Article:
The European Banking Authority (EBA) published today revised final draft technical standards and Guidelines on the further specification of the indicators of global systemic importance and their disclosure. The need for this revision was prompted by the new data template and some minor changes introduced by the Basel Committee on Banking Supervision (BCBS) in January 2015 for the identification of global systemically important banks (G-SIBs). The full data template with the detailed specification of the indicator values will now only be incorporated in the EBA Guidelines and will be updated on an annual basis.
The list of EU G-SIBs identified by the BCBS and the global systemically important institutions (G-SIIs) identified by Member States' authorities are identical. In January 2016, the BCBS published a new data template with minor revisions for the year 2016 identification exercise, based on end-2015 business year data.
As a consequence, the Commission's Delegated Regulation (EU) No 1222/2014 on the identification methodology and the Commission Implementing Regulation (EU) No 1030/2014 on disclosure, which contained a data template, have been updated. For practical reasons, the full data template with the detailed specification of the indicator values have now been incorporated in the revised Guidelines.
The revised Guidelines stipulate that not only G-SIIs, but also other large institutions with an overall exposure of more than EUR 200 billion Euro and which are potentially systemically relevant, will be subject to the same disclosure requirement as the G-SIIs. The EBA will act as a central data hub in this disclosure process, thus providing a platform to aggregate data across the whole EU.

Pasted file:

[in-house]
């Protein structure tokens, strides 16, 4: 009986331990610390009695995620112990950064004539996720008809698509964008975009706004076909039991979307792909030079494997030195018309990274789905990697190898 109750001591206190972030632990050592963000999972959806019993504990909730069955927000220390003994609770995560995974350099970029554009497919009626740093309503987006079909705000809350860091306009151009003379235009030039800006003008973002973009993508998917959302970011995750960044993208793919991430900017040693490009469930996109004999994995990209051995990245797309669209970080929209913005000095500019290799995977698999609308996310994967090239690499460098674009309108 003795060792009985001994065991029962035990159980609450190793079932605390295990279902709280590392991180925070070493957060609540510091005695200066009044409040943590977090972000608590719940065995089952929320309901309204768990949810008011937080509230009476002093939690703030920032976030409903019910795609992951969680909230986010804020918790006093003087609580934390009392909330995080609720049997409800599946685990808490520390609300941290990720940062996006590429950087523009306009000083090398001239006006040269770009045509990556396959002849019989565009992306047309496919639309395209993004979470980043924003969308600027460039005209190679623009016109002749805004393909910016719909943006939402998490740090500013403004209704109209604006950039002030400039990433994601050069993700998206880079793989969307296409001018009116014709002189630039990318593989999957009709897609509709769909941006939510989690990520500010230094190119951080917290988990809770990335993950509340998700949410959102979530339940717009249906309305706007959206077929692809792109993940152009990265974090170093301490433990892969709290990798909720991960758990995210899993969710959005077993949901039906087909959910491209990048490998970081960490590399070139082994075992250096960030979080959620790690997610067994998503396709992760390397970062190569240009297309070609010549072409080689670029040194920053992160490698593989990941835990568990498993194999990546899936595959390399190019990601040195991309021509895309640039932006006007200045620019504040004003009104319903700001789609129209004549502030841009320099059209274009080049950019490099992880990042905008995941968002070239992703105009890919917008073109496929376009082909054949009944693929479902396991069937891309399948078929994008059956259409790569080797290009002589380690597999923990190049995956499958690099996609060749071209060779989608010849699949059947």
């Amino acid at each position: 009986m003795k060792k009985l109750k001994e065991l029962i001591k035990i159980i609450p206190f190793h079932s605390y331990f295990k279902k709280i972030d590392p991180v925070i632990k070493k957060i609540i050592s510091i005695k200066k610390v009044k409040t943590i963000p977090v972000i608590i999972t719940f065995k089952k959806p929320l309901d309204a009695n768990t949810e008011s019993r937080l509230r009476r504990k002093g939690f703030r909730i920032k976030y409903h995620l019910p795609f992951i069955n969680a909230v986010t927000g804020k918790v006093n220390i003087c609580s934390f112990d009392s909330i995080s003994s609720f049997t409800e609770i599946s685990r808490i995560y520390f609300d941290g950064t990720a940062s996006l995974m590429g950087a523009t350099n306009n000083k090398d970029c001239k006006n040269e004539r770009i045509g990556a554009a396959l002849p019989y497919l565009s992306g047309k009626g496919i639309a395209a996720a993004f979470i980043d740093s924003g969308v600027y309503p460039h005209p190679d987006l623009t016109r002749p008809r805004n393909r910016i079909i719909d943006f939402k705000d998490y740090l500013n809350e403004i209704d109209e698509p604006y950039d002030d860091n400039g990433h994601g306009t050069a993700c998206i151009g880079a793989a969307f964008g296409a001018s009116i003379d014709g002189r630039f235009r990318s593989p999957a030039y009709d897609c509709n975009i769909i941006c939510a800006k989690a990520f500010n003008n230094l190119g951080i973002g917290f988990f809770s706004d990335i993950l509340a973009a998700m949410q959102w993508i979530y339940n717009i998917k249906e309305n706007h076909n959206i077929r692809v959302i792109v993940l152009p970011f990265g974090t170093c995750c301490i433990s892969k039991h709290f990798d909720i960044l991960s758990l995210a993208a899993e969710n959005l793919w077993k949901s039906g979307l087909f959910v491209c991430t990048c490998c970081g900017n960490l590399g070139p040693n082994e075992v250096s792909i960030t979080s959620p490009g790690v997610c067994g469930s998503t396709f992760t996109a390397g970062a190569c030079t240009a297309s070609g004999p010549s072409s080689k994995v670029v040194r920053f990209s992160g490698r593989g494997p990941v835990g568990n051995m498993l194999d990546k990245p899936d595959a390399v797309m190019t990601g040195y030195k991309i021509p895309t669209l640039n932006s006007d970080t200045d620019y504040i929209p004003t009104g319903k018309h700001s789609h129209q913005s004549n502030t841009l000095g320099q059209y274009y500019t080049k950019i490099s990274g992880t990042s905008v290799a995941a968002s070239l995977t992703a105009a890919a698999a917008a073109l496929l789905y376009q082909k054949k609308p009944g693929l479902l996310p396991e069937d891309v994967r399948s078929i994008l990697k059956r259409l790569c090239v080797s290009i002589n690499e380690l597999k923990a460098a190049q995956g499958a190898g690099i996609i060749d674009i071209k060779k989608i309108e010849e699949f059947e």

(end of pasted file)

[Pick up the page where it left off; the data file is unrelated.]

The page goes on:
Legal basis and background
These Guidelines have been developed according to Directive 2013/36/EU (CRD IV), and on the basis of internationally agreed standards, such as the framework established by the FSB, as well as the standards developed by the BCBS.
The Capital Requirements Directive, (CRD IV) requires G-SIIs (G-SIBs, in BCBS terminology) to hold higher capital levels in order to contain the risks they pose to the financial system and the impact that their potential failure may have on sovereign finance and taxpayers, the so-called ‘too big to fail' problem.
The identification of global systemically important institutions in the EU is aligned with the framework established by the Financial Stability Board (FSB) and developed by the BCBS. These guidelines will be part of the EU Single Rulebook in banking and aim at enhancing regulatory harmonisation and disclosure across the EU.